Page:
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By Kathy A. Megyeri
I admit that each night before bed, I pick up my leather-bound journal and write a small paragraph covering the day’s events, my reflection on what transpired, and a line of thanks for something for which I am grateful.
Journaling is a way of capturing events in my life to be relived and recalled later, and it’s a most pleasant and private way to end the day on such a joyful note in the midst of so much sorrow, turmoil and uncertainty around us. I believe in journaling for the following reasons:
Journal keeping is therapeutic
It lets you vent, helps with self-awareness and has been shown to be good for you. New York Times writer, Glenn Kramon, cites proof that it helps people with stress and depression in that it affords them an opportunity to move on from tragedy and sorrow to a better place and happier state of mind. Most writers are honest in assessing the day’s events whether they be joyful or heartbreaking.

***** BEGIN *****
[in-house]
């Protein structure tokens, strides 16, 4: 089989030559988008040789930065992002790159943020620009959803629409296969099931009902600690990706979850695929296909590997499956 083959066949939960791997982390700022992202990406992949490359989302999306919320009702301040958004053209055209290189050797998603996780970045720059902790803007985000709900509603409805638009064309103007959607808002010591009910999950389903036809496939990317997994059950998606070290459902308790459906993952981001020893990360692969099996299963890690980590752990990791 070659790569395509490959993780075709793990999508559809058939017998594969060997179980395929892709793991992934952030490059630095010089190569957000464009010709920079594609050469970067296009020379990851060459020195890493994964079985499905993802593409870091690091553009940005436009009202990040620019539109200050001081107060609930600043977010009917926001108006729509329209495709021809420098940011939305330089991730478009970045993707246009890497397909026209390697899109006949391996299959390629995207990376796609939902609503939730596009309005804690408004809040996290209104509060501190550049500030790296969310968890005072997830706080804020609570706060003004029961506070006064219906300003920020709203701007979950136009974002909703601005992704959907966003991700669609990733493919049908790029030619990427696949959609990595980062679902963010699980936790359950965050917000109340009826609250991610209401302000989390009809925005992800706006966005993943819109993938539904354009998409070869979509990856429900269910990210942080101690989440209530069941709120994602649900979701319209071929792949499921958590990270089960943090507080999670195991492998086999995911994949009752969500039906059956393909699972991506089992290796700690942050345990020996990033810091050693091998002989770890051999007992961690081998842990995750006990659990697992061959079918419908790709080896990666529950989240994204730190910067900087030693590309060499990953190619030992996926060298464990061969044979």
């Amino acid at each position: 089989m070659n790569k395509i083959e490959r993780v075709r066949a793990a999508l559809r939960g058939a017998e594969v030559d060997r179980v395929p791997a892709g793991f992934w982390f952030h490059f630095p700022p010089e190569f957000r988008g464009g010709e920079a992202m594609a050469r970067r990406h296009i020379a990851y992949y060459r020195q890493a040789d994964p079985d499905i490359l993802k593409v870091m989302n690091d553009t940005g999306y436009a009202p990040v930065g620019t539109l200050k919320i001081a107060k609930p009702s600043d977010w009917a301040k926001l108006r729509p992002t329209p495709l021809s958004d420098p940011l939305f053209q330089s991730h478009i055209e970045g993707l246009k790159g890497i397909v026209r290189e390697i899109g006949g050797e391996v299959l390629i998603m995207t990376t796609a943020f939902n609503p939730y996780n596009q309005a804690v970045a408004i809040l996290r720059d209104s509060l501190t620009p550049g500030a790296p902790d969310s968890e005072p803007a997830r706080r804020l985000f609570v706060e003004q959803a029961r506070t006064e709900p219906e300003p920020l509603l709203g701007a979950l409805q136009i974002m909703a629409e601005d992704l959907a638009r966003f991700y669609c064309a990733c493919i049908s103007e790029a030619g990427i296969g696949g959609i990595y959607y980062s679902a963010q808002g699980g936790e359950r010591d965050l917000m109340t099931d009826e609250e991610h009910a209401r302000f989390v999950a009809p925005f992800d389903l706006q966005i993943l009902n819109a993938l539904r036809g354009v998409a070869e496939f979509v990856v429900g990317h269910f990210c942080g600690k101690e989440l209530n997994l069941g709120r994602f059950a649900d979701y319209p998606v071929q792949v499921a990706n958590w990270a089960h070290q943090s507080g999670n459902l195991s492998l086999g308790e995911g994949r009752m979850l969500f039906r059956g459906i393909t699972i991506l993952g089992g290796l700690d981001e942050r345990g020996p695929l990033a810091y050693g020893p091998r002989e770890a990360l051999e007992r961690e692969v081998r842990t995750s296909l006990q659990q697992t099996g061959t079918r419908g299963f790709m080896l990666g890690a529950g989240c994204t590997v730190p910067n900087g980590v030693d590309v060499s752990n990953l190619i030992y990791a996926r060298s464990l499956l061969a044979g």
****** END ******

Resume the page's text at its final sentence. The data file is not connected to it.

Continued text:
Not surprisingly, fewer people keep journals than use social media posting to show their happy times, but privately writing about shortcomings, failures and heartbreak in an honest way that really gets to the truth, Kramon believes. This method helps one take the best path forward by thinking through the challenges and sizing up bad situations. If you look back at entries, you can see if you spent too little or too much times worrying about the right things, the wrong things, or factors you never before considered. Journaling is cheap therapy on pages.